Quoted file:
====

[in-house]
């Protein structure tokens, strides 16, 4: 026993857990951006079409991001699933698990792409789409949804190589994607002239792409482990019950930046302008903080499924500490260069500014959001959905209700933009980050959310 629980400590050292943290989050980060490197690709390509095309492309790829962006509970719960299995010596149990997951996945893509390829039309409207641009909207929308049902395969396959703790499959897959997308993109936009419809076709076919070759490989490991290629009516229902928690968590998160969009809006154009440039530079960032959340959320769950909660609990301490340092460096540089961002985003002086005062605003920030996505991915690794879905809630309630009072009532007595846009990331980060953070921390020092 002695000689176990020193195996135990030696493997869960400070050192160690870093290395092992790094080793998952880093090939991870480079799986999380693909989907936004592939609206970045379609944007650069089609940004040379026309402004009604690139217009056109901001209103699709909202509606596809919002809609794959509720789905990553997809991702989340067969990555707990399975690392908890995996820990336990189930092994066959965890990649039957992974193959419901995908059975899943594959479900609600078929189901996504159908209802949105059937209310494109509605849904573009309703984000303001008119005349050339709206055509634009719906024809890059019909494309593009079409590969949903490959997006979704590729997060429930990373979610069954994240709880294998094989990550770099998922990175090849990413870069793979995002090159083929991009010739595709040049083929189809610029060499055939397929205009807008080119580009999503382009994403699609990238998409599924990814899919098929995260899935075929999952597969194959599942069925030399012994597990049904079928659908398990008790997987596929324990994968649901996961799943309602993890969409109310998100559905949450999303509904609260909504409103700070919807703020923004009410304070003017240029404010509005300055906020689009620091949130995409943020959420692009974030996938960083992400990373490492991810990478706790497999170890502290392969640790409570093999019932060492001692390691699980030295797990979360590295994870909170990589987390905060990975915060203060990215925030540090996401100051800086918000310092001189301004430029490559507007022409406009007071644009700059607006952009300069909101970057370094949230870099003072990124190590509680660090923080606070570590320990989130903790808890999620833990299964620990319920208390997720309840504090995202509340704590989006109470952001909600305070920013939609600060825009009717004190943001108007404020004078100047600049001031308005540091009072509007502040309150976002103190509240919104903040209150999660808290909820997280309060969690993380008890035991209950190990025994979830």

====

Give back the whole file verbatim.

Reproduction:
[in-house]
């Protein structure tokens, strides 16, 4: 026993857990951006079409991001699933698990792409789409949804190589994607002239792409482990019950930046302008903080499924500490260069500014959001959905209700933009980050959310 629980400590050292943290989050980060490197690709390509095309492309790829962006509970719960299995010596149990997951996945893509390829039309409207641009909207929308049902395969396959703790499959897959997308993109936009419809076709076919070759490989490991290629009516229902928690968590998160969009809006154009440039530079960032959340959320769950909660609990301490340092460096540089961002985003002086005062605003920030996505991915690794879905809630309630009072009532007595846009990331980060953070921390020092 002695000689176990020193195996135990030696493997869960400070050192160690870093290395092992790094080793998952880093090939991870480079799986999380693909989907936004592939609206970045379609944007650069089609940004040379026309402004009604690139217009056109901001209103699709909202509606596809919002809609794959509720789905990553997809991702989340067969990555707990399975690392908890995996820990336990189930092994066959965890990649039957992974193959419901995908059975899943594959479900609600078929189901996504159908209802949105059937209310494109509605849904573009309703984000303001008119005349050339709206055509634009719906024809890059019909494309593009079409590969949903490959997006979704590729997060429930990373979610069954994240709880294998094989990550770099998922990175090849990413870069793979995002090159083929991009010739595709040049083929189809610029060499055939397929205009807008080119580009999503382009994403699609990238998409599924990814899919098929995260899935075929999952597969194959599942069925030399012994597990049904079928659908398990008790997987596929324990994968649901996961799943309602993890969409109310998100559905949450999303509904609260909504409103700070919807703020923004009410304070003017240029404010509005300055906020689009620091949130995409943020959420692009974030996938960083992400990373490492991810990478706790497999170890502290392969640790409570093999019932060492001692390691699980030295797990979360590295994870909170990589987390905060990975915060203060990215925030540090996401100051800086918000310092001189301004430029490559507007022409406009007071644009700059607006952009300069909101970057370094949230870099003072990124190590509680660090923080606070570590320990989130903790808890999620833990299964620990319920208390997720309840504090995202509340704590989006109470952001909600305070920013939609600060825009009717004190943001108007404020004078100047600049001031308005540091009072509007502040309150976002103190509240919104903040209150999660808290909820997280309060969690993380008890035991209950190990025994979830």